handling ganache

Joined May 29, 1999
J'a ever notice how the fuzz grows on the spots where condensation drops fall on the surface of the ganach? (if you keep it long enough in the walk-in this will happen, it happened to me.....)

there is stuff in the air man, you can't see it but it's there!:p
Joined Mar 4, 2000
Even if you don't see mold, it can get sour. I've kept it in the freezer for a couple months, but not in the fridge. If it's not going to be used within a week, get it in the freezer.
Joined Mar 6, 2001
Heres the response I recieved from Pastry Chef Central.

"There are several types of ganche heavy cream/liquid ganche, butter ganche and sometimes egg yolks are added to create a richer ganche. Ganche can be stored at room temperature for 7 days, but you should refridgerate. If yolks are used it should be refridgerated at all times."
Joined Oct 28, 1999
Not sure if it means anything, but here in Delaware (yes it's a state, not a city in Pennsylvania), we have a very strict health department. Here's what they say... if it comes out of the package and is not a shlef-stable item (i.e. crackers) then it falls under the 72-hours rule of use it in less than 3 days or throw it out. Also, ANY food item that modified from its original state must be held below 40 or above 140, no exceptions to either rule. So, theoretically, will it make you sick... probably not. But if somebody claims illness from it and the ganache has been resting above the oven at around 100, you will get nailed.


Staff member
Joined Jun 11, 2001
I've always stayed away from eggyolks in the ganache. We always put it in the fridge and then pulled it out and put it on top of the oven in the morning. It would be ready in a coupla hours.

Joined Jun 28, 2001
When I worked at Fresh Fields, we left a small batch of ganache out at room temp. for quick writing on cakes. Cool room temperature, we could leave it out for maybe 3 or 4 days. When it was warmer and more humid, we'd see mold a lot sooner.

To keep the shine, there is a product that Albert Uster makes. I saw a chocolate demo there with Susan Notter (when she was still their Executive Pastry Chef) and she added some clear gelatinous goop to her ganache and boy was it SHINEY!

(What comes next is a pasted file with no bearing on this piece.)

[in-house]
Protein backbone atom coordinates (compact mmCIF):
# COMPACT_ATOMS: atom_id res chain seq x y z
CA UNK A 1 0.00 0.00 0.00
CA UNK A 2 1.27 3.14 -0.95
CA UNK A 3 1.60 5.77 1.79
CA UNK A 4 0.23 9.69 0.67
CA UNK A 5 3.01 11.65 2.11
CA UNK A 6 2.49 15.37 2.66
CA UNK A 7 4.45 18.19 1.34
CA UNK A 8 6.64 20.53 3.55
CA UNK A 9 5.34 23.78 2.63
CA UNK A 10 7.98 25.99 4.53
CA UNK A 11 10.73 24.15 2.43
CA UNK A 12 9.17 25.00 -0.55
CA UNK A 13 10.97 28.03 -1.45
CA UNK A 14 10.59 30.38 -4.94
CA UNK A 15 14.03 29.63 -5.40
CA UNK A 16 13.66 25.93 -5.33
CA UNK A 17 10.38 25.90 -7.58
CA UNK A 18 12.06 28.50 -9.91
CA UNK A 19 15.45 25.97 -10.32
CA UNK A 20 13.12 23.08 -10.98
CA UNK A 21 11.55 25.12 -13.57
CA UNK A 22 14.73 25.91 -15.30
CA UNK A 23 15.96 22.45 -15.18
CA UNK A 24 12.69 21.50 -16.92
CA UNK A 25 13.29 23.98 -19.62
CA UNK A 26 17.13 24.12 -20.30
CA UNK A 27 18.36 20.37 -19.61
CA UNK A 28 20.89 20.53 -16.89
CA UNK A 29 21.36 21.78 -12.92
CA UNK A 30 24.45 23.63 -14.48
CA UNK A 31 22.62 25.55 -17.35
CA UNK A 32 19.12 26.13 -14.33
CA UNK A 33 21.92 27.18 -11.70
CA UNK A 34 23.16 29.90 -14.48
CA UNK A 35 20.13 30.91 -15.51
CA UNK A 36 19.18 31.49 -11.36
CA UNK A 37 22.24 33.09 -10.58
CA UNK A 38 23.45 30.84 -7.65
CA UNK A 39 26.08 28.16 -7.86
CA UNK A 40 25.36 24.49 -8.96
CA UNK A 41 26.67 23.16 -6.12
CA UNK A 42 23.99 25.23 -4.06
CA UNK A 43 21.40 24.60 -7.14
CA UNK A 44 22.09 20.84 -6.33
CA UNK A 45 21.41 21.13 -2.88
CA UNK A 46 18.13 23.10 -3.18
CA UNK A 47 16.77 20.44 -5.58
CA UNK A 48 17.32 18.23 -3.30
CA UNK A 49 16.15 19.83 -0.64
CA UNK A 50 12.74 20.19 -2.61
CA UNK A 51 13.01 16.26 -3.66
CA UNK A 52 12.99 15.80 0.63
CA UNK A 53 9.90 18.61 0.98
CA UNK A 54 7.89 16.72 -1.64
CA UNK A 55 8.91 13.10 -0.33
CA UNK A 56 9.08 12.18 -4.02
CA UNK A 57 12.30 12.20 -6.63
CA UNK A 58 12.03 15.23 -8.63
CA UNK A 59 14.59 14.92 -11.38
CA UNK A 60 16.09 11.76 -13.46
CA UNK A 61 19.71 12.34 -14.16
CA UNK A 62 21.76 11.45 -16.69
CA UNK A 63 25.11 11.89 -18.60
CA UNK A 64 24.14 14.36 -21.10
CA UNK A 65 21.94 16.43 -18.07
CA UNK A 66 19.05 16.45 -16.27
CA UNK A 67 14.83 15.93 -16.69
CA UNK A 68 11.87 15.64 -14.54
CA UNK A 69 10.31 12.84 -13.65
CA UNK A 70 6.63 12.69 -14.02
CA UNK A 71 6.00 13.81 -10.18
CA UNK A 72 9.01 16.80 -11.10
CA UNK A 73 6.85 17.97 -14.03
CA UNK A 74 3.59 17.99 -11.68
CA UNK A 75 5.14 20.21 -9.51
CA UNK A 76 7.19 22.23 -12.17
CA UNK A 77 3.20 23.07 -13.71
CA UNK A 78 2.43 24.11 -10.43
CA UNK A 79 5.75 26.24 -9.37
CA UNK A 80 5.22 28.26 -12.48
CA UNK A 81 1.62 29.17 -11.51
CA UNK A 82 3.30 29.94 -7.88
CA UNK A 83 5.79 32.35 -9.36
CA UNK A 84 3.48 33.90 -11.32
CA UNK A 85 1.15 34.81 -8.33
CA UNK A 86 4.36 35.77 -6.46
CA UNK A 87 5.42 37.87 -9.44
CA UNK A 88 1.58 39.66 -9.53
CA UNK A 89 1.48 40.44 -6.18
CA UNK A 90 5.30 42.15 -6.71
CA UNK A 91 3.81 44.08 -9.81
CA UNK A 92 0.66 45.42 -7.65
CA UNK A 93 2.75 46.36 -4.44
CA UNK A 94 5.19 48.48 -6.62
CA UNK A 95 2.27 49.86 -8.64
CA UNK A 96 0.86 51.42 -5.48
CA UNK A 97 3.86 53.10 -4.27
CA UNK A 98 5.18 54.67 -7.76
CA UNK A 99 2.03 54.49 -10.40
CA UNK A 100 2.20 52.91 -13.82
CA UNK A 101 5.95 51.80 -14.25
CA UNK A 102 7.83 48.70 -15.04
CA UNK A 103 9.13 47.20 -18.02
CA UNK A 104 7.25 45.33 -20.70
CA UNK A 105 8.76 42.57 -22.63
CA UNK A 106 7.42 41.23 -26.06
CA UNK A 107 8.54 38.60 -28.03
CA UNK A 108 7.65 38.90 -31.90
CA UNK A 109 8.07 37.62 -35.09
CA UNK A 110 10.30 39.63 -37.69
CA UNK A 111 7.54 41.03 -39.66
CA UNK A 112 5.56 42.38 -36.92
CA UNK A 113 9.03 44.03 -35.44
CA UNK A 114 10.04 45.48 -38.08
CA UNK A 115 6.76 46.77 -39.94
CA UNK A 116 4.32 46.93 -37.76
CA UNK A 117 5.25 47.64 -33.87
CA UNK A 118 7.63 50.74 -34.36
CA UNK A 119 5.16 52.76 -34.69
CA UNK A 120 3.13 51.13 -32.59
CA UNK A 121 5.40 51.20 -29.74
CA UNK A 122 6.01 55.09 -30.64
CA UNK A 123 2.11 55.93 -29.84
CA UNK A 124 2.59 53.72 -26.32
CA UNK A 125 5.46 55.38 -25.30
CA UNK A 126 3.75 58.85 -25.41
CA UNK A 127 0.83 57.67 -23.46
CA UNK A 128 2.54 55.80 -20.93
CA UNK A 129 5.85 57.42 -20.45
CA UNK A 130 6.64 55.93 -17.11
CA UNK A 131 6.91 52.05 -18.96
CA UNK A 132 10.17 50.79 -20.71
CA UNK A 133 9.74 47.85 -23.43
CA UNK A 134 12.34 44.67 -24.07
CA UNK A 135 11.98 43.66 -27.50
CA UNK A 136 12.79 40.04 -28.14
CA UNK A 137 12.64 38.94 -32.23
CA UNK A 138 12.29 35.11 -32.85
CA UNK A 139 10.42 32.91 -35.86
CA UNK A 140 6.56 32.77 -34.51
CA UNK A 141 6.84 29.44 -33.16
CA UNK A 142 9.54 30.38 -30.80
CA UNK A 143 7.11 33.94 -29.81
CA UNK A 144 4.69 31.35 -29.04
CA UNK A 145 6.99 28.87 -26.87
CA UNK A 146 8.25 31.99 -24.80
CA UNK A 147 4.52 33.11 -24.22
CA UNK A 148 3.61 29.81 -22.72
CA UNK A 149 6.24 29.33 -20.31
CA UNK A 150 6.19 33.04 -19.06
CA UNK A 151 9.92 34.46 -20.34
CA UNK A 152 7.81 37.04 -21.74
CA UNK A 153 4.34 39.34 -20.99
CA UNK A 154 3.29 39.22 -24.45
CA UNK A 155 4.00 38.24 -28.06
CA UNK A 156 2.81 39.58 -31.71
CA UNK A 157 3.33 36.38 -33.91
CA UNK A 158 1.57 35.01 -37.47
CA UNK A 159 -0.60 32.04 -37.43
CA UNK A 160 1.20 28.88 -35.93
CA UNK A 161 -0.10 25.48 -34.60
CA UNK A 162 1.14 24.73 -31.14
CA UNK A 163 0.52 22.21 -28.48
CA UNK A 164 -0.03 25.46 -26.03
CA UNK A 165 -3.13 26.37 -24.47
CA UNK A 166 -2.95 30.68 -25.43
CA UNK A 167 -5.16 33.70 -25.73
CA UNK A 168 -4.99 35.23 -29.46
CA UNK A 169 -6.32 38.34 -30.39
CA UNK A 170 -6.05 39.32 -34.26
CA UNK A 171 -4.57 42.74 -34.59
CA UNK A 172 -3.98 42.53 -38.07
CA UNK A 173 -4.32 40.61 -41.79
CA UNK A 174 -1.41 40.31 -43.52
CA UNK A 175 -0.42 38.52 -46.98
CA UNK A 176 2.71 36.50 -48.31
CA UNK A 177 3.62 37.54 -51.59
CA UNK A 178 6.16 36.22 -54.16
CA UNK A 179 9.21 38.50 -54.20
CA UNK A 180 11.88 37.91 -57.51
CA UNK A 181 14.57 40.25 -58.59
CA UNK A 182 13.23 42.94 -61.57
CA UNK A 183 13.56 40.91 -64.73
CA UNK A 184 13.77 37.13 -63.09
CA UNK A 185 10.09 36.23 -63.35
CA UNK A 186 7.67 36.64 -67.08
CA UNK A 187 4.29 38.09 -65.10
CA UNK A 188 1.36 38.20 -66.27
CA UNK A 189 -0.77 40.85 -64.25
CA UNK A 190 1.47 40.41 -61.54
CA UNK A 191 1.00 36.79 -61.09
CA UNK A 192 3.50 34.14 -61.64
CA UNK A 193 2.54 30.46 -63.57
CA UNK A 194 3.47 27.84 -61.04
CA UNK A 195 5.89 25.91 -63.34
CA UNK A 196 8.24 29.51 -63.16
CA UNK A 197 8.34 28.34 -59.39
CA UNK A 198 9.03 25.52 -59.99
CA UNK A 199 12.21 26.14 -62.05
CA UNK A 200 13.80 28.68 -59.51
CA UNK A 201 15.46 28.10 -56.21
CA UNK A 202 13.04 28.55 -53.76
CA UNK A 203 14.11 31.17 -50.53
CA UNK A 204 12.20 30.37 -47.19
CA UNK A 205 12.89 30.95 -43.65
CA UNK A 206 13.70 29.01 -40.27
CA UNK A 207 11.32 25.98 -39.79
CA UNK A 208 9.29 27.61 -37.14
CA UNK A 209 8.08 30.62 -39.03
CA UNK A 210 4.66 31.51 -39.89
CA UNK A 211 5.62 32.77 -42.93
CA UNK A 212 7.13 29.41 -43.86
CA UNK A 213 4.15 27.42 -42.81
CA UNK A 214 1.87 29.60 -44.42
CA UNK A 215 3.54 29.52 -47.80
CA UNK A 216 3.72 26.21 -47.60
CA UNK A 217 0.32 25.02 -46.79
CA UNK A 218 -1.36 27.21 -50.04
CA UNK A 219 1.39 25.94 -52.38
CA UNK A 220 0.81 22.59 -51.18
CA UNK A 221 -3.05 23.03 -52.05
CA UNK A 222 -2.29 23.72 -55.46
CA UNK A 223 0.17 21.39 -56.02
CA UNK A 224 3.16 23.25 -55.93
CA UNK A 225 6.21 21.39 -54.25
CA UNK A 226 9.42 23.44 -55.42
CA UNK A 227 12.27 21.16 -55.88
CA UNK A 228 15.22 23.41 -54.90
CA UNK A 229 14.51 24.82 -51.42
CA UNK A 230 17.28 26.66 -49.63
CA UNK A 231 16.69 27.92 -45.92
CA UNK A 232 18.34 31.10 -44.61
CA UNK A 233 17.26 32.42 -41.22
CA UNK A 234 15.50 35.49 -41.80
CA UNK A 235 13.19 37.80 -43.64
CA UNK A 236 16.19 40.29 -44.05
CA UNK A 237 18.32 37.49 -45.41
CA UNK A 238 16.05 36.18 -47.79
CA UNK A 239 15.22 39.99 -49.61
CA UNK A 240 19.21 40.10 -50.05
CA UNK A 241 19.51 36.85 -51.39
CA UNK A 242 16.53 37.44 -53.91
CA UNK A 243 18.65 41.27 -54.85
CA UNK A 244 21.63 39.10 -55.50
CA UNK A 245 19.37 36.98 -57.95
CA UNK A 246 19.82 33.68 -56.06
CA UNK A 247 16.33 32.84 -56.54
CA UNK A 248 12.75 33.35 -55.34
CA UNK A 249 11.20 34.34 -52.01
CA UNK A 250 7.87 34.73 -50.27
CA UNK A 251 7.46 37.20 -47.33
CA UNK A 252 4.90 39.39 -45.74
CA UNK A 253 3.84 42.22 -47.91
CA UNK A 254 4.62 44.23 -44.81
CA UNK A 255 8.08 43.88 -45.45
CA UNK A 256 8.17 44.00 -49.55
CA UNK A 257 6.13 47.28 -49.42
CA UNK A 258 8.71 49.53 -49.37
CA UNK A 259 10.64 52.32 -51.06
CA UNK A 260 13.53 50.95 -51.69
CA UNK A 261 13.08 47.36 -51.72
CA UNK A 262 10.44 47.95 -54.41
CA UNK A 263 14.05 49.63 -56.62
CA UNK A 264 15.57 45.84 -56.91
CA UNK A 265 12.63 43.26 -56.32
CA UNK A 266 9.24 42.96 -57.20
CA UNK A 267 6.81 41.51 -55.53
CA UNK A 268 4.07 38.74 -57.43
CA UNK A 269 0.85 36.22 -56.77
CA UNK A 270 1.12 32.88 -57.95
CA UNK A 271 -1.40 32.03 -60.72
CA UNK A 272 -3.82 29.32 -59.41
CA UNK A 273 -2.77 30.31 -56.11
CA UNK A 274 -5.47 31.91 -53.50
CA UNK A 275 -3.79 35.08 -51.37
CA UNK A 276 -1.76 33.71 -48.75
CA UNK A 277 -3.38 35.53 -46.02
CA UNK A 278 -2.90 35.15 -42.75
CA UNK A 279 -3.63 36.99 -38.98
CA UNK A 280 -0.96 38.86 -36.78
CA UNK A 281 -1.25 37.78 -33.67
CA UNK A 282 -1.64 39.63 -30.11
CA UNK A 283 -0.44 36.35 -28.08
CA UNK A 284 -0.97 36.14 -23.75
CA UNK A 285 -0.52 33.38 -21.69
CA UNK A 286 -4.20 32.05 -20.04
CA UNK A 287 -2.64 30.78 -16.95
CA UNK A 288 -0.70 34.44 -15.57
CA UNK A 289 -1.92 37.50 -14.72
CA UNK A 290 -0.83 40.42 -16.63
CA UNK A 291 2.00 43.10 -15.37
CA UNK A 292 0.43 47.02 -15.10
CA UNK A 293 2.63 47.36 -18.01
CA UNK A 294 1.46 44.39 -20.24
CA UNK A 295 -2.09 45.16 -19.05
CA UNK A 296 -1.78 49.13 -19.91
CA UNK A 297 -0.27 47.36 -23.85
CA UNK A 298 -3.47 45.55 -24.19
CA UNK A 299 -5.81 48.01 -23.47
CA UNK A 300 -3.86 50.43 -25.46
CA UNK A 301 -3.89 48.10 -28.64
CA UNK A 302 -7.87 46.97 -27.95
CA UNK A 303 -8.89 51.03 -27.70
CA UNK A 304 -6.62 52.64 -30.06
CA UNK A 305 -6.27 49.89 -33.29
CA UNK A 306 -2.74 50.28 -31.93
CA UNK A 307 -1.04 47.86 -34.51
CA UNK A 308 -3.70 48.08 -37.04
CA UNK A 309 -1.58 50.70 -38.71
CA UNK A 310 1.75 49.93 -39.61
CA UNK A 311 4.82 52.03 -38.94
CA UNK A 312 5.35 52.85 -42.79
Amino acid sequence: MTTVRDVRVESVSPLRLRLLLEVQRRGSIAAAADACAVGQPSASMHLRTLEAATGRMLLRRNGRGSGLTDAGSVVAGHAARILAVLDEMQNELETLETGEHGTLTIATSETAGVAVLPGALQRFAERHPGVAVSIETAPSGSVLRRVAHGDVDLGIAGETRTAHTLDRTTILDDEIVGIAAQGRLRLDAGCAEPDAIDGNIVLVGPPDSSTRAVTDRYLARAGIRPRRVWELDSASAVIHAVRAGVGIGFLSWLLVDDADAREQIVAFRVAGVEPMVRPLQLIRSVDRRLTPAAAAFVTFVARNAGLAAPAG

Joined Nov 21, 2002
We've made and used litterally tons of Ganache in the pastry shop and have never seen it go bad. Whole milk and unsalted margine is brought to a hard boil, then poured into the Hobart bowl over 50#'s of chocolate. Let it stand 5 mins and mix on low for ten. Strain into a clean deep tub and chill overnight. We would pull a cold one out also for the next days use. With all my food science and chemistry training it is chemically preserved with the fat and acid content. Thats in the old-world. Today though with HACCP and GMP's I'd have a hard time convincing a county inspector that it has to be left out at room temp.:chef: Blair
Joined Oct 9, 2002
A quick shot of a hair dryer (not the one in the bathroom) will bring out the shine on a dull ganache without the need for any additional 'stuff.':lips:
Joined Sep 29, 2002
I'm sure this is a dumb question but i'm new to pastries and baking. Is a Ganache a chocolate icing?
Joined Mar 4, 2000
It's a combination of chocolate and cream, that is used as a filling or icing at room temp, or melted down to make a glaze.
Joined Oct 9, 2002
There are a number of uses for ganache. When first combined, you can use it as an enrobing glaze. As it begins to cool, you can use it as a filling between cookies. Chill it further as a base for truffles. Whip it to make a creamy icing.

Getting hungry...
Top Bottom